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Don’t Overthink It (Flexbox) Grids

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Four years ago I posted “Don’t Overthink it Grids” and it resonated with quite a few people. Even back then, I thought we might have been at Peak Grid. Someone was promoting a new grid framework practically every week.

That article was my way of saying: “Fear not! You can make a grid yourself! You don’t need a complicated framework.” It might not have been quite as fancy, but that’s how I rolled. You float a couple of elements with some percentage widths and call it a day.

These days, if you are ready to jump to flexbox for layout, DIY grids are even easier.

This is how I normally do it:

<div class="flex-grid">
  <div class="col"></div>
  <div class="col"></div>
  <div class="col"></div>
.flex-grid {
  display: flex;
.col {
  flex: 1;

That supports any number of columns and they are automatically equal width and flexible!

Wanna have them break into a column for small screens? Easy:

@media (max-width: 400px) {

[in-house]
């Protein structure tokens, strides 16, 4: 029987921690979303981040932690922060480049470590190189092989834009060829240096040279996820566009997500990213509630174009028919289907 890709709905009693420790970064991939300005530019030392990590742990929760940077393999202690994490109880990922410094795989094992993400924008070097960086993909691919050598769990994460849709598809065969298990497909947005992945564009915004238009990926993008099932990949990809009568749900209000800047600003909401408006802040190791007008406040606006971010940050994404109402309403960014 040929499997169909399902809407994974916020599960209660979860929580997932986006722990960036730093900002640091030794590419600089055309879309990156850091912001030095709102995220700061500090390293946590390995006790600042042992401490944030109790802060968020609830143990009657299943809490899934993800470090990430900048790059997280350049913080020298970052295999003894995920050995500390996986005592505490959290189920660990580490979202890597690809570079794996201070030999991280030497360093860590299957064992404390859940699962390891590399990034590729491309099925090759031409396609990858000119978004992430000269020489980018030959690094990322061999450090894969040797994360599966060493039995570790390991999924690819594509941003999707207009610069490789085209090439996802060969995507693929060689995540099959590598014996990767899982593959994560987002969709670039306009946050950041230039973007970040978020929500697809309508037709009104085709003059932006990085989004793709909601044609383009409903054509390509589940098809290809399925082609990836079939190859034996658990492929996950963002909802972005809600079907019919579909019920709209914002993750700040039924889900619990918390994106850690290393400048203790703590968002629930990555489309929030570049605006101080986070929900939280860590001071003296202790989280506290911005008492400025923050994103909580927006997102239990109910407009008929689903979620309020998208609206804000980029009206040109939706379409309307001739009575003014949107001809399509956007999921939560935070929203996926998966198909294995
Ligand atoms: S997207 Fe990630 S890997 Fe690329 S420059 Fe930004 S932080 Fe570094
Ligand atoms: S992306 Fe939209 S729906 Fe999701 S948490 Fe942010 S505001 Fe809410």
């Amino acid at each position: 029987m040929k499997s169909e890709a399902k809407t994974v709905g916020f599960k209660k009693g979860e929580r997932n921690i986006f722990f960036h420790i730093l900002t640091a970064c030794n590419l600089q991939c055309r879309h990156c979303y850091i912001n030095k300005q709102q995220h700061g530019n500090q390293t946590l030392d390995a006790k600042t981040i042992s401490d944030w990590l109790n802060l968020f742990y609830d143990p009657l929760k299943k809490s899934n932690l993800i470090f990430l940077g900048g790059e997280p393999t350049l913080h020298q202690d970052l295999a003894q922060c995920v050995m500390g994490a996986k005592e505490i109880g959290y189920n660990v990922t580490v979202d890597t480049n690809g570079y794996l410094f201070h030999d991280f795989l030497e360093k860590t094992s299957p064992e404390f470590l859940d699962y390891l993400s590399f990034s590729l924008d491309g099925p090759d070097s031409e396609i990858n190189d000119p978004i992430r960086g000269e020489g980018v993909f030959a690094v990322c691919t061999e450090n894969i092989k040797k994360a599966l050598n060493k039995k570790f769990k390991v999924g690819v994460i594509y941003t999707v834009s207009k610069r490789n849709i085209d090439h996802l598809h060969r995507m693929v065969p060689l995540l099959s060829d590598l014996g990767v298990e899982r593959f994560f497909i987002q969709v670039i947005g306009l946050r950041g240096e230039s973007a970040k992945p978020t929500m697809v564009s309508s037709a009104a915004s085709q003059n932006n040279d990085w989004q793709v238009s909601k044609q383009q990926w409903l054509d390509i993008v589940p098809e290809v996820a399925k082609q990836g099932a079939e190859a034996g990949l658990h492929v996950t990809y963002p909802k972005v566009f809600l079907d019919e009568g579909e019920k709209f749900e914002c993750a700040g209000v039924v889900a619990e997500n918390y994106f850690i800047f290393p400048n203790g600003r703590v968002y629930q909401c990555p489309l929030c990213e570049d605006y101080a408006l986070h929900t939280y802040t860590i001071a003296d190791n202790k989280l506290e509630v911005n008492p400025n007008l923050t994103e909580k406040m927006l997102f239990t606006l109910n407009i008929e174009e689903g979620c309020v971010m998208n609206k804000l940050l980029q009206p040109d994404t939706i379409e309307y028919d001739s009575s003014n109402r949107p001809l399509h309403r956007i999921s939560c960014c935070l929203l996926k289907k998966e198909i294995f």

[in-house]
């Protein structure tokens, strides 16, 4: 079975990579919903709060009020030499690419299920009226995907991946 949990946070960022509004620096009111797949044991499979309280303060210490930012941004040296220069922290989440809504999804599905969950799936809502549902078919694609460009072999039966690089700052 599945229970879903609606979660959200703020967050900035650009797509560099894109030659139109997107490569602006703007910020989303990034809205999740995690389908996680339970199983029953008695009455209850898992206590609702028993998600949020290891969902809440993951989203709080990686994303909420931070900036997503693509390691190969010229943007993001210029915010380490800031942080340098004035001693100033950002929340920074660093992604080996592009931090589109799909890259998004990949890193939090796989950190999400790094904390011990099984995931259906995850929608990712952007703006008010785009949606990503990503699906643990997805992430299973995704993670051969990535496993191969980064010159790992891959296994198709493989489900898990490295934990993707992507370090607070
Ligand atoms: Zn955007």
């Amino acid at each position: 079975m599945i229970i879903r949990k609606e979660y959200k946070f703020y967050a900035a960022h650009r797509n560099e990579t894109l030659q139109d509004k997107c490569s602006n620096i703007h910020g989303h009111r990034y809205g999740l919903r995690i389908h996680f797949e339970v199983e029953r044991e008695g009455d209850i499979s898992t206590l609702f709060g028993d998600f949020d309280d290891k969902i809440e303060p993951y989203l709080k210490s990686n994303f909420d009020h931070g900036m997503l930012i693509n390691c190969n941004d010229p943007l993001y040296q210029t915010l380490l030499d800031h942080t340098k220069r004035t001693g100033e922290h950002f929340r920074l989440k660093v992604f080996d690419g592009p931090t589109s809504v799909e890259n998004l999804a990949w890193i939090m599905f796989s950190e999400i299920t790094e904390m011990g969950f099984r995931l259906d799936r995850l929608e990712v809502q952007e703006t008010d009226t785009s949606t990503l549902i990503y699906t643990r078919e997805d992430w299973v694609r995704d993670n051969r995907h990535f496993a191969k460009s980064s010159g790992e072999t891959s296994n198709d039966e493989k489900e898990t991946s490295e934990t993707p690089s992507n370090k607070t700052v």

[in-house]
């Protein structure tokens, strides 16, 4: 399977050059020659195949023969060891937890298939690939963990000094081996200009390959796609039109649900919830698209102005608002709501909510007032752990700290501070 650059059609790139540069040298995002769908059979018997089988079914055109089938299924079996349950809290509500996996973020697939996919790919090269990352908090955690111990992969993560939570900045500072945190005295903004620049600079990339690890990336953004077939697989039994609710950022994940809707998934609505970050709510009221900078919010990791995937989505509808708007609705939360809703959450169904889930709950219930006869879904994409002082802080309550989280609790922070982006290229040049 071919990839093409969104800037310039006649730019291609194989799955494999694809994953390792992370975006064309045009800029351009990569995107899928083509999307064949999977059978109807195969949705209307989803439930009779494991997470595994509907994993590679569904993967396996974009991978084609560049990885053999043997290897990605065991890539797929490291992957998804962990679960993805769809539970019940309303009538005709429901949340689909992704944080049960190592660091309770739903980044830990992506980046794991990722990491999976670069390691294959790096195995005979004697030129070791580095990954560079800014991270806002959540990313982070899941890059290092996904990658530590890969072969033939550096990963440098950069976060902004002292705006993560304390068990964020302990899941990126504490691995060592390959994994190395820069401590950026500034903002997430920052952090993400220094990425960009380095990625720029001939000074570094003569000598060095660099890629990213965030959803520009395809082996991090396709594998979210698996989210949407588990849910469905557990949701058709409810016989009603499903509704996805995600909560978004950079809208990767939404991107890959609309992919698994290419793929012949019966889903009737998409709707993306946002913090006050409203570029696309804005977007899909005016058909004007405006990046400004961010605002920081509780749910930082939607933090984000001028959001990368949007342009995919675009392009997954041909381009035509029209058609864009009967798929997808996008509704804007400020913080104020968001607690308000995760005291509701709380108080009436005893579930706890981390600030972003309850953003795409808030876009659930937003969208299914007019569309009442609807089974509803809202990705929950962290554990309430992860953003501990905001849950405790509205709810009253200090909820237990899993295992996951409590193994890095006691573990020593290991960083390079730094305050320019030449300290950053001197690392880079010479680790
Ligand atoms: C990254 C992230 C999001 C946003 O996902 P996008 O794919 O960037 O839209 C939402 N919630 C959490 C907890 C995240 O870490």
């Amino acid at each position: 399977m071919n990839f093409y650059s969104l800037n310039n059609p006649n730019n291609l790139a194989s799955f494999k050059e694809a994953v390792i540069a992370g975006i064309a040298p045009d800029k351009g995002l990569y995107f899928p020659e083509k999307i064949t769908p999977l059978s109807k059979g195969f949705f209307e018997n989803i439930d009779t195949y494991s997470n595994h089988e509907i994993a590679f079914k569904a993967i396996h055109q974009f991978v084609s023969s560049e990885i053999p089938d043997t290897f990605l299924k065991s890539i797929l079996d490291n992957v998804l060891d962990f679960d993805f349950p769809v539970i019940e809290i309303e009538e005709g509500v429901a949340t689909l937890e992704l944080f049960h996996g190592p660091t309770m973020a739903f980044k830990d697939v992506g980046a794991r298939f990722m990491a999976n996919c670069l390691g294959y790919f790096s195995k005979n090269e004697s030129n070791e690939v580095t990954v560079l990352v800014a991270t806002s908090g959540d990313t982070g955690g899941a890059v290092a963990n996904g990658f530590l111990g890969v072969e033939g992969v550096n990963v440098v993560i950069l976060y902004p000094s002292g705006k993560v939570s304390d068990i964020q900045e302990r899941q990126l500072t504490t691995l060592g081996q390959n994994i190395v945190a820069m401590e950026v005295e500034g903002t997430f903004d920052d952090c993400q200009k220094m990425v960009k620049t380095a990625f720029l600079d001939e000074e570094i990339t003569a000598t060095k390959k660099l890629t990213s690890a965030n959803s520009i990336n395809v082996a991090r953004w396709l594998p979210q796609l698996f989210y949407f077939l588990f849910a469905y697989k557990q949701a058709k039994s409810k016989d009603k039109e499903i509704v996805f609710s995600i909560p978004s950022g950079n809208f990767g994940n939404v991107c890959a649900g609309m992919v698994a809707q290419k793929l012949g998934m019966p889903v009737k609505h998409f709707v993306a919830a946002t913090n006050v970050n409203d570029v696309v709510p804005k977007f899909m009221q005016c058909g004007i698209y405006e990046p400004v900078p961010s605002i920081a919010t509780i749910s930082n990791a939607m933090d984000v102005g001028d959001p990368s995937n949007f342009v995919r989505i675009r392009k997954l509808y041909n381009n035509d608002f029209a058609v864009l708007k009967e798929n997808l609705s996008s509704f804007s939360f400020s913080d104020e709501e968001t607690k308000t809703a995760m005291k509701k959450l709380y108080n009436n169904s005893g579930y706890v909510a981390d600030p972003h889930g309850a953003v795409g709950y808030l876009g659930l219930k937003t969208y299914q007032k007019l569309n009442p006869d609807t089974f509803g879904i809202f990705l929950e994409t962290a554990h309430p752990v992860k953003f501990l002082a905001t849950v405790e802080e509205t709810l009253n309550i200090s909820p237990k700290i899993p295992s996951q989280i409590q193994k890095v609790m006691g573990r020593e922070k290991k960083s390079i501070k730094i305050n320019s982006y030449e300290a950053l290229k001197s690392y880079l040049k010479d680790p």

.flex-grid {
    display: block;

Need gutters? You could add margins to the columns. You could add padding to the columns. I like the idea of using justification to create the columns, like:

.flex-grid-thirds {
  display: flex;
  justify-content: space-between;
.flex-grid-thirds .col {
  width: 32%;

If you go the flexbox route, you also now have the ability to change the order of columns as needed, which can be great for keeping more important content higher in the source as well as responsive design reshuffling.

See the Pen Easy Flexbox Grid by Chris Coyier (@chriscoyier) on CodePen.

My point, again: it’s not required that you reach for a grid framework to build a grid. You can do it! This is also not to say that flexbox is trivially easy and you’ll never have any problems. There are plenty of edge cases and weird browser support things that you may run into if you start using more niche flexbox features. The stuff we looked at here is pretty vanilla though and I’d be surprised if you had problems.


Philip Walton has written more on the glory of flexbox grid systems.

To be fair, grid frameworks tend to be fairly robust, and plenty of teams find success in having predefined classes and recipes for building any type of grid they need. If you’re interested in leaning on a grid framework that is flexbox specific, here’s a few I know about: Frow, Flexbox Grid, and Gridlex.

Don’t Overthink It (Flexbox) Grids is a post from CSS-Tricks